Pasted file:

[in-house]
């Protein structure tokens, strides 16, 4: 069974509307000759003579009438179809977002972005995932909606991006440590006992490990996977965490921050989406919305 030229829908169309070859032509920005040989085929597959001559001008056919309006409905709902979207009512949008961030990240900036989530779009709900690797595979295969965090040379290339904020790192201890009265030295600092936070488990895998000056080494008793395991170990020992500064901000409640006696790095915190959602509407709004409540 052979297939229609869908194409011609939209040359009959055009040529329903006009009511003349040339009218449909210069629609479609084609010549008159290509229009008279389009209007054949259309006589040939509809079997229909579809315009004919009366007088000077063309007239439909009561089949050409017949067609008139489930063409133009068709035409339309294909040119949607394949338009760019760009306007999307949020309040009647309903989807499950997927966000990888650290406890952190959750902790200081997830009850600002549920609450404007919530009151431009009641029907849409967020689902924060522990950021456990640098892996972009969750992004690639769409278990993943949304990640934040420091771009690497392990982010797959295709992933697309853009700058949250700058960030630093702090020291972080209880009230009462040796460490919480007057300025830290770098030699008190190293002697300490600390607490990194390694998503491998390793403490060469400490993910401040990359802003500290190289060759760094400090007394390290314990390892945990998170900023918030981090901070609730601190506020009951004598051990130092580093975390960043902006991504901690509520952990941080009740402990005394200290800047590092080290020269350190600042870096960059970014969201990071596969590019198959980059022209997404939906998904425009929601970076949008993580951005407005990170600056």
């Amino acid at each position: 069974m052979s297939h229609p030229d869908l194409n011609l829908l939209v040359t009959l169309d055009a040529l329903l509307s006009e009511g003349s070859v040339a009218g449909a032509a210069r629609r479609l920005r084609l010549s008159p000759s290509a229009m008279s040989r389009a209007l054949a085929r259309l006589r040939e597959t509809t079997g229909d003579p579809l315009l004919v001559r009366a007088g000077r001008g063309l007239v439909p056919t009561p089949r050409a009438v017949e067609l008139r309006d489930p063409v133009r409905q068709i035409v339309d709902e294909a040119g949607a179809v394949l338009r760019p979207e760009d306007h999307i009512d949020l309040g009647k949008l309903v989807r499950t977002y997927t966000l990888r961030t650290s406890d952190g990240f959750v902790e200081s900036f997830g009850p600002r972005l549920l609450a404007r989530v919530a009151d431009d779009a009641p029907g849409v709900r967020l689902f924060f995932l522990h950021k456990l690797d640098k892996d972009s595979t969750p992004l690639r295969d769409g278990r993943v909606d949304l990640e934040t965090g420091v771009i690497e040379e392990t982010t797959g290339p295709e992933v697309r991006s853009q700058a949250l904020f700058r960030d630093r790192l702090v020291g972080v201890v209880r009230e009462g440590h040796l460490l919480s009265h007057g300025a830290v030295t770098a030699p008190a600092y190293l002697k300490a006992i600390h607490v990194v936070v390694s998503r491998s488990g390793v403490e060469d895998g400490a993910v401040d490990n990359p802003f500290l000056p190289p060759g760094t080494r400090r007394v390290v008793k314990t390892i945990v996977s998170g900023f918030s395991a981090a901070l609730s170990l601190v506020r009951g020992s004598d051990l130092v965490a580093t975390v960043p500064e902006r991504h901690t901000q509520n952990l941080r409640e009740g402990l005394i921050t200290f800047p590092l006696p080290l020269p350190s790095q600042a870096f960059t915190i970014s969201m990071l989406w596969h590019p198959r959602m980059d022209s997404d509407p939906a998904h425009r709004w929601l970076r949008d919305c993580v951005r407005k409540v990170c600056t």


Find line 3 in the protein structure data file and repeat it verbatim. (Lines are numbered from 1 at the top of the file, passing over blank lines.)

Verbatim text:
């Amino acid at each position: 069974m052979s297939h229609p030229d869908l194409n011609l829908l939209v040359t009959l169309d055009a040529l329903l509307s006009e009511g003349s070859v040339a009218g449909a032509a210069r629609r479609l920005r084609l010549s008159p000759s290509a229009m008279s040989r389009a209007l054949a085929r259309l006589r040939e597959t509809t079997g229909d003579p579809l315009l004919v001559r009366a007088g000077r001008g063309l007239v439909p056919t009561p089949r050409a009438v017949e067609l008139r309006d489930p063409v133009r409905q068709i035409v339309d709902e294909a040119g949607a179809v394949l338009r760019p979207e760009d306007h999307i009512d949020l309040g009647k949008l309903v989807r499950t977002y997927t966000l990888r961030t650290s406890d952190g990240f959750v902790e200081s900036f997830g009850p600002r972005l549920l609450a404007r989530v919530a009151d431009d779009a009641p029907g849409v709900r967020l689902f924060f995932l522990h950021k456990l690797d640098k892996d972009s595979t969750p992004l690639r295969d769409g278990r993943v909606d949304l990640e934040t965090g420091v771009i690497e040379e392990t982010t797959g290339p295709e992933v697309r991006s853009q700058a949250l904020f700058r960030d630093r790192l702090v020291g972080v201890v209880r009230e009462g440590h040796l460490l919480s009265h007057g300025a830290v030295t770098a030699p008190a600092y190293l002697k300490a006992i600390h607490v990194v936070v390694s998503r491998s488990g390793v403490e060469d895998g400490a993910v401040d490990n990359p802003f500290l000056p190289p060759g760094t080494r400090r007394v390290v008793k314990t390892i945990v996977s998170g900023f918030s395991a981090a901070l609730s170990l601190v506020r009951g020992s004598d051990l130092v965490a580093t975390v960043p500064e902006r991504h901690t901000q509520n952990l941080r409640e009740g402990l005394i921050t200290f800047p590092l006696p080290l020269p350190s790095q600042a870096f960059t915190i970014s969201m990071l989406w596969h590019p198959r959602m980059d022209s997404d509407p939906a998904h425009r709004w929601l970076r949008d919305c993580v951005r407005k409540v990170c600056t």